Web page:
The PRF BBQ brings four days of high-energy rock to multiple venues across town, ranging from slick indie to waves of heavy noise. On Thursday, ($10) the festival kicks off at Monnik Beer Co., before moving to Mag Bar on Friday ($10), and then finishing up at the Cure Lounge on Saturday and Sunday ($15 each day). We took a look at the festival’s sizable lineup to throw out a few suggestions of what bands you should make sure to catch.
Monnik Beer Co. | Thursday | 7:30 p.m.
The project of Rae Stout, GRLwood plays a mixture of experimental dream-pop and contemporary blues guitar freakouts, complete with vocals that can match either — one second, it’s an eternal croon, and the next, it’s an aggressive battle cry or shrilling and shouting that is really captivating and compelling. GRLwood covers a lot of ground and thrives on intensity, and while the music is certainly visceral and primal, the wizardry is in how the chaos is controlled. —Scott Recker
Monnik Beer Co. | Thursday | 10:30 p.m.
A chilly post-punk band that can build up to stormy, atmospheric rock and screamed hardcore-style vocals, Memory Gloss’s latest record, All I Was Was There shows a band that has a lot of agility and range. Memory Gloss hangs out in the sort of ominous darkness that brings to mind ‘90s indie from Louisville, but they’re not a replica, picking and pulling from all over the genre spectrum, resulting in something that’s noisy, punchy and addicting. —Scott Recker
Mag Bar | Friday | 11:45 p.m.
We live in troubled times, and sometimes it helps to just turn up the volume. For fans of noisy metal, Bummer are a badass ball of rage to get you pumped. This is the soundtrack to your anger, an exorcism of sorts that helps you channel your pent-up frustration and channel it. Like if David Yow fronted Daughters with a side of Pissed Jeans, Bummer churn out monstrous riffs at every new turn, groove oriented and worshiping at the altar of big amps. You put this on to let them know you’re coming — war music to get you ready for what comes next. —Syd Bishop
The Cell Phones
The Cure Lounge | Saturday | 8:30 p.m.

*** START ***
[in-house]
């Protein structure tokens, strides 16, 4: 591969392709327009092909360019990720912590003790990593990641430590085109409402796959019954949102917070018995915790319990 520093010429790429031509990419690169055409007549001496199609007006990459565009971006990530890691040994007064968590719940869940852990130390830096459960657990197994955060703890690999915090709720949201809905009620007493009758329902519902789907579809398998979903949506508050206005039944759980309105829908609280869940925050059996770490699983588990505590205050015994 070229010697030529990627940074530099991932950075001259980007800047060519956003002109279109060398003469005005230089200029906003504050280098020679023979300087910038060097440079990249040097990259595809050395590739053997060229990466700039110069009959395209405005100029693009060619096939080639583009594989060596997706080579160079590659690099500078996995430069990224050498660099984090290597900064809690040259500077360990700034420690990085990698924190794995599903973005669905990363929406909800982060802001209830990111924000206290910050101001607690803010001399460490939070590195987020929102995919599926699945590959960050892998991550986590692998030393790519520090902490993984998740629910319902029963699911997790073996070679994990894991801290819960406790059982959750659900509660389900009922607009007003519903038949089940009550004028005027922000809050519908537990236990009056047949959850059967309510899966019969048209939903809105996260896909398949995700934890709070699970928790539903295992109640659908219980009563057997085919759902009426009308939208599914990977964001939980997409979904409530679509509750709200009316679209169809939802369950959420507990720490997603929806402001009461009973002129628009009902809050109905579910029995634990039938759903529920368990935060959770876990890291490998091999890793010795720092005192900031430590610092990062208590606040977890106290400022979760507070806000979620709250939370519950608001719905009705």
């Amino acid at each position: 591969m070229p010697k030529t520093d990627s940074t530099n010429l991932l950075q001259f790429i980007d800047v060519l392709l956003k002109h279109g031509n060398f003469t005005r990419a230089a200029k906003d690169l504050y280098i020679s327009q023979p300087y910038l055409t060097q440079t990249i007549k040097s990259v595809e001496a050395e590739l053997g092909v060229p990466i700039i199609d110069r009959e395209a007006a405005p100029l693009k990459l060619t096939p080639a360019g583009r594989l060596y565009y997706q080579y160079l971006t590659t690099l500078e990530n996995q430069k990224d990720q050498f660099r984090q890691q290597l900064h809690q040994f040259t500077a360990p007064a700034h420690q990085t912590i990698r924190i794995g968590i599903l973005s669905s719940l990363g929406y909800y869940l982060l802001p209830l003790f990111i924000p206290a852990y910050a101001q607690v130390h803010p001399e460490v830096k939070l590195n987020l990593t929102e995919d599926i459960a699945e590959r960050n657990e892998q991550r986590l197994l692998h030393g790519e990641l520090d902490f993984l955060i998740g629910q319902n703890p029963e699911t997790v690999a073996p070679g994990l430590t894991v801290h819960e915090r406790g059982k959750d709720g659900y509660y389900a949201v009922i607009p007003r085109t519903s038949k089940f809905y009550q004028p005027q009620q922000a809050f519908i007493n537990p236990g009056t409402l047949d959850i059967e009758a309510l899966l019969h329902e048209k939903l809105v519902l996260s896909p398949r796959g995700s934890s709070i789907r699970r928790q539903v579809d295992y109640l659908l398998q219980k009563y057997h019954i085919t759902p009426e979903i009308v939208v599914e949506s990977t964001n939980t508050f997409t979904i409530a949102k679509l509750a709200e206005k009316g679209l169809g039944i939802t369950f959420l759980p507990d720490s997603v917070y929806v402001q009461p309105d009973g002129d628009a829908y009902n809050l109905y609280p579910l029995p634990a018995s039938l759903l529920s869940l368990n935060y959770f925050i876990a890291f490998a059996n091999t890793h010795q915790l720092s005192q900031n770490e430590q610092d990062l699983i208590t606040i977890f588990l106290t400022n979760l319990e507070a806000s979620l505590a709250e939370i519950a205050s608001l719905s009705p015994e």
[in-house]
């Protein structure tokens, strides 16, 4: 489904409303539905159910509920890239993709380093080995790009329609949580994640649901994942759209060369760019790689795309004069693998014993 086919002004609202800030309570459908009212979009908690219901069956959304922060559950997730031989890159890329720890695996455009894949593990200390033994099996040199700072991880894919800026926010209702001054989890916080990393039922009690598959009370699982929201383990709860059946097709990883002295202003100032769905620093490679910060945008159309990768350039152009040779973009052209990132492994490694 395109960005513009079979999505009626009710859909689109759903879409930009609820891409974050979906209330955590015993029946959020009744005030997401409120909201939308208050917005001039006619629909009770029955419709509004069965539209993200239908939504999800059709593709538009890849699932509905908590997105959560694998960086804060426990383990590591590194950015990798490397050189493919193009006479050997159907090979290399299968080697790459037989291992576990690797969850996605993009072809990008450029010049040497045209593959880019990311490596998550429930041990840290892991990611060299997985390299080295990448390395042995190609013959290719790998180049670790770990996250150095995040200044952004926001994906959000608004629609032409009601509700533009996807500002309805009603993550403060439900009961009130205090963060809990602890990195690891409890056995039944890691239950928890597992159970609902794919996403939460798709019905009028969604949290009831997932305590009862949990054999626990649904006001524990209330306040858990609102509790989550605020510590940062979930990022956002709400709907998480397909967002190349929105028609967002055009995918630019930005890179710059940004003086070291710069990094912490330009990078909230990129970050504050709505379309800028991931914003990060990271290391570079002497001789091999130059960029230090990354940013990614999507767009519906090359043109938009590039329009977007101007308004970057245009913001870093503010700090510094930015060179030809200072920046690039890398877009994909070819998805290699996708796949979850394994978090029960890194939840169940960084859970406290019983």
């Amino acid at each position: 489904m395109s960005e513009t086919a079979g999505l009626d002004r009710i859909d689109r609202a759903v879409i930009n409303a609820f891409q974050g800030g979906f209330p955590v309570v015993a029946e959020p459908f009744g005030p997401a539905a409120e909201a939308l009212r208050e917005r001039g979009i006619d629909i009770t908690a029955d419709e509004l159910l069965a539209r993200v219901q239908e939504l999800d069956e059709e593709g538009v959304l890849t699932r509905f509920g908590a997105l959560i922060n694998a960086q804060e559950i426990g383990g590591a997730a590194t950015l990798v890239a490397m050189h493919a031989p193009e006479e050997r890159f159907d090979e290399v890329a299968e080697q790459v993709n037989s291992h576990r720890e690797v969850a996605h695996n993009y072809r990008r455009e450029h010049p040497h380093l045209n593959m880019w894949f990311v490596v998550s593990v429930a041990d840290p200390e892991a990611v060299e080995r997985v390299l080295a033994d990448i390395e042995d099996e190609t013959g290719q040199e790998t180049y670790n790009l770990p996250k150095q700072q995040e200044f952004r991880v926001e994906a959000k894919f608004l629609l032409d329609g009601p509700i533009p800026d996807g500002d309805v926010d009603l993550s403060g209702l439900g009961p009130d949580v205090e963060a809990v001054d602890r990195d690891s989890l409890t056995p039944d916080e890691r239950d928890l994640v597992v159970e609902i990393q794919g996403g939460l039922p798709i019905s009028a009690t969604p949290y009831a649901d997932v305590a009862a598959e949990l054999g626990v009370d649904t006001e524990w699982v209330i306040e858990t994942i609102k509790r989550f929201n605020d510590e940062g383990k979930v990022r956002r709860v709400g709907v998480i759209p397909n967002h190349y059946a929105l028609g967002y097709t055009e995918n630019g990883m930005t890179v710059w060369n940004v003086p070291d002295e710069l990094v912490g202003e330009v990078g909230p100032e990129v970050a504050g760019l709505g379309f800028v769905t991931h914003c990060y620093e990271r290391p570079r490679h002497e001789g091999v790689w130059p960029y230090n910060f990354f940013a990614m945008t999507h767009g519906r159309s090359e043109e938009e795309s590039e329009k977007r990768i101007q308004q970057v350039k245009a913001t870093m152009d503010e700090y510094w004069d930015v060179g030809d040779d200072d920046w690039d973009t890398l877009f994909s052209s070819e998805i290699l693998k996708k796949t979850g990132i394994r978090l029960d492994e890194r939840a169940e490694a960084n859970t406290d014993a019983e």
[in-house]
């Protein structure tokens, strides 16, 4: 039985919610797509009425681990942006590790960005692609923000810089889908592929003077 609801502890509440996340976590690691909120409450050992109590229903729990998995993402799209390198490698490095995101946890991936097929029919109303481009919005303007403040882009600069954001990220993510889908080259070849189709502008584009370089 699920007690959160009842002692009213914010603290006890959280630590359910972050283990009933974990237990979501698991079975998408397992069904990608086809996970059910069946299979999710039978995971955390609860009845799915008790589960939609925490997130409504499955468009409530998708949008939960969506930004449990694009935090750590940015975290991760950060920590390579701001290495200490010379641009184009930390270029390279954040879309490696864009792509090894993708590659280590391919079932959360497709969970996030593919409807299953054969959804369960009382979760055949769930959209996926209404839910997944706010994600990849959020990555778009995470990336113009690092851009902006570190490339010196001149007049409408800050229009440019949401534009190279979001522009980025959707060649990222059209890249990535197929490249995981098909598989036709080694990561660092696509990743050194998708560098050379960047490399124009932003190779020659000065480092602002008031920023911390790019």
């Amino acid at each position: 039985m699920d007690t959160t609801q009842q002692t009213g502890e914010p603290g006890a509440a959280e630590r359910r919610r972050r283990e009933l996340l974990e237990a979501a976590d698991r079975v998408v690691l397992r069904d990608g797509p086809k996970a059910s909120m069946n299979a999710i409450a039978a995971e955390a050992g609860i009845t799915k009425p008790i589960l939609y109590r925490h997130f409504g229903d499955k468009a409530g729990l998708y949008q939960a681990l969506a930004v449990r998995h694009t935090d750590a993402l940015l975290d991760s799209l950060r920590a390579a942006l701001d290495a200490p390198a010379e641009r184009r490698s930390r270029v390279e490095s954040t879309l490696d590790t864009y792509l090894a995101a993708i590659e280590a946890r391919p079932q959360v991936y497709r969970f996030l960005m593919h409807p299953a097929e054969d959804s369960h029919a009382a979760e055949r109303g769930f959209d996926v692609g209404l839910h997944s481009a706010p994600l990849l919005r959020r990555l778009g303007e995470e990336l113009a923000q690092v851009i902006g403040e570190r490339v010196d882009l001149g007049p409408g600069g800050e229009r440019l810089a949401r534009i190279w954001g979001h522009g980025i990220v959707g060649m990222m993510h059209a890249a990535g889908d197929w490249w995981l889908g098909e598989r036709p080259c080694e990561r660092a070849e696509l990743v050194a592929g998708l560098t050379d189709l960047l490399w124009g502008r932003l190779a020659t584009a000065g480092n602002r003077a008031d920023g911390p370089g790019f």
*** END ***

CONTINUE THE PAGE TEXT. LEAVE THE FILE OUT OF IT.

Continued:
Power-pop packed with loaded, winding arrangements — that always seem two steps away from going off the edge — The Cell Phones’ music sounds like the soundtrack to the underground, or some sort of dystopian movie where scrappy antiheroes are trying to dismantle a bunch of sociopaths. There’s just a rebellious edge about the music — even the songs that spill personal moments seem to be waved around like a weapon. The pop and the power align perfectly, and when you sprinkle in some punk, it becomes a really rich, dangerous-sounding mixture. —Scott Recker
The Cure Lounge | Saturday | 10 p.m.
Forged by the grunge and alt-rock of the early ’90s, the recently-reunited Cherubs make a sweet noise. The power trio from Austin has an enormous guitar sound, fuzzed out and drenched in feedback, a chunky throwback to a simpler time. Of course, there is nothing simple going on here, as Cherubs can knock you out with their solid hooks. Like classic Soundgarden or Smashing Pumpkins with a Jesus Lizard edge, Cherubs absolutely slay. This is off time, but never off beat. Anthemic, but never too over-the-top. If you listen to this and don’t bang your head a little, Goddamn, you might be a little dead on the inside. —Syd Bishop
The Cure Lounge | Saturday | 11:50 p.m.
Doom-rock that’s underscored by a gothic-punk sort of sound, as if they put small parts of both Black Sabbath and the Misfits in the influence blender, Wailin Storms walk up to the edge of metal, but never fully jump in. With no shortage of sludgy hooks and heavy-handed drums, cut by atmospheric leads, The Wailin Storms create a wall of evil sound that could fit into one of Rob Zombie’s movies.—Scott Recker
The Cure Lounge | Saturday | 12:40 p.m.
Waxeater have that kind of rowdy party vibe that informs their sound, all angular madness and barn-burning ferocity. Imagine Shellac or Uzeda if they were raised in the South — mutant riffs with a BMX heart… that kid with a rat tail telling you to melt your GI Joes… the kind of jams that make you want to pump your fists. This a power trio at its most powerful, the kind that goes big or goes home, and superlative in a crowded lineup that is likewise. —Syd Bishop
Asm A Tik
The Cure Lounge | Sunday | 3:50 p.m.
The music of Asm A Tik feels like it was lifted wholly from some otherworldly plane of existence, an acid trip nightmare of prog-rock radness, filtered through later-era Black Flag. It’s hard to always put a finger on what’s going on, and you rarely, if ever, know where you’re going next, but such is their purview, exploring those weird niches that you didn’t know you wanted or needed. Asm A Tik are razor sharp and change on a dime, like the children of Magma or King Crimson raised exclusively on Fugazi or the more restless moments of The Shipping News. There’s a coiled tension, a psychotic break from reality that reveals the unexpected.—Syd Bishop